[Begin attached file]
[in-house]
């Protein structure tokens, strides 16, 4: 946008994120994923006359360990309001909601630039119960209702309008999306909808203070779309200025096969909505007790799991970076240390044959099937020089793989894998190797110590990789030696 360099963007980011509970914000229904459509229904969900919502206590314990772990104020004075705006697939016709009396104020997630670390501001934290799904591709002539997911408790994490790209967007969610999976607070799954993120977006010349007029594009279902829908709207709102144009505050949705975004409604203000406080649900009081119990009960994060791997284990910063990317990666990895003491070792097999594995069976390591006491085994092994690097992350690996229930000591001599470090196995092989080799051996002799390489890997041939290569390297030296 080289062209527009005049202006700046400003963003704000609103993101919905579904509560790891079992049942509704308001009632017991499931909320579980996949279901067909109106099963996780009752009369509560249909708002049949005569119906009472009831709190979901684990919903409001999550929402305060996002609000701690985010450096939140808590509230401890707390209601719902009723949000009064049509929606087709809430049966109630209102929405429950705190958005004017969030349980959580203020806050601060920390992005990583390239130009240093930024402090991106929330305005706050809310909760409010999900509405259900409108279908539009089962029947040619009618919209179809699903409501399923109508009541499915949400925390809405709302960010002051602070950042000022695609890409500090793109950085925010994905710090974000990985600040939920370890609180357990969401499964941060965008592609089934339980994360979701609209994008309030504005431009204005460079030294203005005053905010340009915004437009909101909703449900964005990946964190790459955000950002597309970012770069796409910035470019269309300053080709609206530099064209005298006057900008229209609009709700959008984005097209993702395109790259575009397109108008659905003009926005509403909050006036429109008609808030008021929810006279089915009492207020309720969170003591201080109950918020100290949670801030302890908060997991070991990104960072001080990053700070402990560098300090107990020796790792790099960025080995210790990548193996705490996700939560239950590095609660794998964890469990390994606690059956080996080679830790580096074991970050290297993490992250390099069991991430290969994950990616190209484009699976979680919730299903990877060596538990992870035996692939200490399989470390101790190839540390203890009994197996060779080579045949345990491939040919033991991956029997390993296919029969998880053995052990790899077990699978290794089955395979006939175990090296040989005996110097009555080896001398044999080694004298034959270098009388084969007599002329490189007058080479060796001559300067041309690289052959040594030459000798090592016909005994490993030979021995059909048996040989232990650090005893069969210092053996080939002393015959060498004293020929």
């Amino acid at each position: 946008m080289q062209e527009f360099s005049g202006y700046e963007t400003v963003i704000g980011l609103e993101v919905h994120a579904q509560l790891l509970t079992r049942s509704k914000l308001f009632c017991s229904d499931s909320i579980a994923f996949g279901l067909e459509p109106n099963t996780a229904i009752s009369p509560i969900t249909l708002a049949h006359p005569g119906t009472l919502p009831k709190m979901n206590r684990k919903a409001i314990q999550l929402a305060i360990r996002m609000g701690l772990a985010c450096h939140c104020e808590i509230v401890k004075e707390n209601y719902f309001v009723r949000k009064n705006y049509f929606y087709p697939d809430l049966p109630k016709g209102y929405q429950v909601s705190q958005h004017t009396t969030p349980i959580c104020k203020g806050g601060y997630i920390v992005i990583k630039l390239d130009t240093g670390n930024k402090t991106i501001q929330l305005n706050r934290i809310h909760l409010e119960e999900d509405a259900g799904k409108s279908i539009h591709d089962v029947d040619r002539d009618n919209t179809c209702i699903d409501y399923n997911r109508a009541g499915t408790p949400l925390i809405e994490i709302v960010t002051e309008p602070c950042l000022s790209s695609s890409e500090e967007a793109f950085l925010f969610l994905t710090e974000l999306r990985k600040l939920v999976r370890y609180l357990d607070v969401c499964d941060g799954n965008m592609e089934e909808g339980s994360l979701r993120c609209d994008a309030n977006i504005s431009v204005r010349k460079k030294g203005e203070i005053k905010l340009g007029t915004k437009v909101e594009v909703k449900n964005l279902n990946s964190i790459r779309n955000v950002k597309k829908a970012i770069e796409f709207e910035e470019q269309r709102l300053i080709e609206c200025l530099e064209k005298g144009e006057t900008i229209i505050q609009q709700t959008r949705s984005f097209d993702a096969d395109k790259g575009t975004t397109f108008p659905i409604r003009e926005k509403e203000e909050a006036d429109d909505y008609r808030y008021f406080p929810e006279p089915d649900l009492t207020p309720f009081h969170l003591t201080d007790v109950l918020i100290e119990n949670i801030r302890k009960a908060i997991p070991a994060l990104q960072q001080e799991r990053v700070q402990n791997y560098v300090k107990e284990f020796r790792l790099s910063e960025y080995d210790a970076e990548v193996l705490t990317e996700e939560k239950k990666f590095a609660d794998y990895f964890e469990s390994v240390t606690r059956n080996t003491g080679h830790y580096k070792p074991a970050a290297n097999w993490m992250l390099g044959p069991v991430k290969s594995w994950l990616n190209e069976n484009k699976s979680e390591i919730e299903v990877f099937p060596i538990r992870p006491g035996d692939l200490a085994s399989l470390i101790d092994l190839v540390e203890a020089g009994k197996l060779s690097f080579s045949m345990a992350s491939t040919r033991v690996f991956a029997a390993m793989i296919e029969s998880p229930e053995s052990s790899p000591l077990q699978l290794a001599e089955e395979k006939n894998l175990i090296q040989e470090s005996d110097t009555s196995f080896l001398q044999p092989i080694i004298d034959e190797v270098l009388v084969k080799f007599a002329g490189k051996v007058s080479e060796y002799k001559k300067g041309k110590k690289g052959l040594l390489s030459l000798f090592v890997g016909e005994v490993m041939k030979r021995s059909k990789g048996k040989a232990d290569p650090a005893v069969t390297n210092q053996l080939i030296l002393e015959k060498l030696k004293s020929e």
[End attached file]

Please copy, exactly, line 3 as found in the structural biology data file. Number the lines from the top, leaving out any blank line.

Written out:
């Amino acid at each position: 946008m080289q062209e527009f360099s005049g202006y700046e963007t400003v963003i704000g980011l609103e993101v919905h994120a579904q509560l790891l509970t079992r049942s509704k914000l308001f009632c017991s229904d499931s909320i579980a994923f996949g279901l067909e459509p109106n099963t996780a229904i009752s009369p509560i969900t249909l708002a049949h006359p005569g119906t009472l919502p009831k709190m979901n206590r684990k919903a409001i314990q999550l929402a305060i360990r996002m609000g701690l772990a985010c450096h939140c104020e808590i509230v401890k004075e707390n209601y719902f309001v009723r949000k009064n705006y049509f929606y087709p697939d809430l049966p109630k016709g209102y929405q429950v909601s705190q958005h004017t009396t969030p349980i959580c104020k203020g806050g601060y997630i920390v992005i990583k630039l390239d130009t240093g670390n930024k402090t991106i501001q929330l305005n706050r934290i809310h909760l409010e119960e999900d509405a259900g799904k409108s279908i539009h591709d089962v029947d040619r002539d009618n919209t179809c209702i699903d409501y399923n997911r109508a009541g499915t408790p949400l925390i809405e994490i709302v960010t002051e309008p602070c950042l000022s790209s695609s890409e500090e967007a793109f950085l925010f969610l994905t710090e974000l999306r990985k600040l939920v999976r370890y609180l357990d607070v969401c499964d941060g799954n965008m592609e089934e909808g339980s994360l979701r993120c609209d994008a309030n977006i504005s431009v204005r010349k460079k030294g203005e203070i005053k905010l340009g007029t915004k437009v909101e594009v909703k449900n964005l279902n990946s964190i790459r779309n955000v950002k597309k829908a970012i770069e796409f709207e910035e470019q269309r709102l300053i080709e609206c200025l530099e064209k005298g144009e006057t900008i229209i505050q609009q709700t959008r949705s984005f097209d993702a096969d395109k790259g575009t975004t397109f108008p659905i409604r003009e926005k509403e203000e909050a006036d429109d909505y008609r808030y008021f406080p929810e006279p089915d649900l009492t207020p309720f009081h969170l003591t201080d007790v109950l918020i100290e119990n949670i801030r302890k009960a908060i997991p070991a994060l990104q960072q001080e799991r990053v700070q402990n791997y560098v300090k107990e284990f020796r790792l790099s910063e960025y080995d210790a970076e990548v193996l705490t990317e996700e939560k239950k990666f590095a609660d794998y990895f964890e469990s390994v240390t606690r059956n080996t003491g080679h830790y580096k070792p074991a970050a290297n097999w993490m992250l390099g044959p069991v991430k290969s594995w994950l990616n190209e069976n484009k699976s979680e390591i919730e299903v990877f099937p060596i538990r992870p006491g035996d692939l200490a085994s399989l470390i101790d092994l190839v540390e203890a020089g009994k197996l060779s690097f080579s045949m345990a992350s491939t040919r033991v690996f991956a029997a390993m793989i296919e029969s998880p229930e053995s052990s790899p000591l077990q699978l290794a001599e089955e395979k006939n894998l175990i090296q040989e470090s005996d110097t009555s196995f080896l001398q044999p092989i080694i004298d034959e190797v270098l009388v084969k080799f007599a002329g490189k051996v007058s080479e060796y002799k001559k300067g041309k110590k690289g052959l040594l390489s030459l000798f090592v890997g016909e005994v490993m041939k030979r021995s059909k990789g048996k040989a232990d290569p650090a005893v069969t390297n210092q053996l080939i030296l002393e015959k060498l030696k004293s020929e």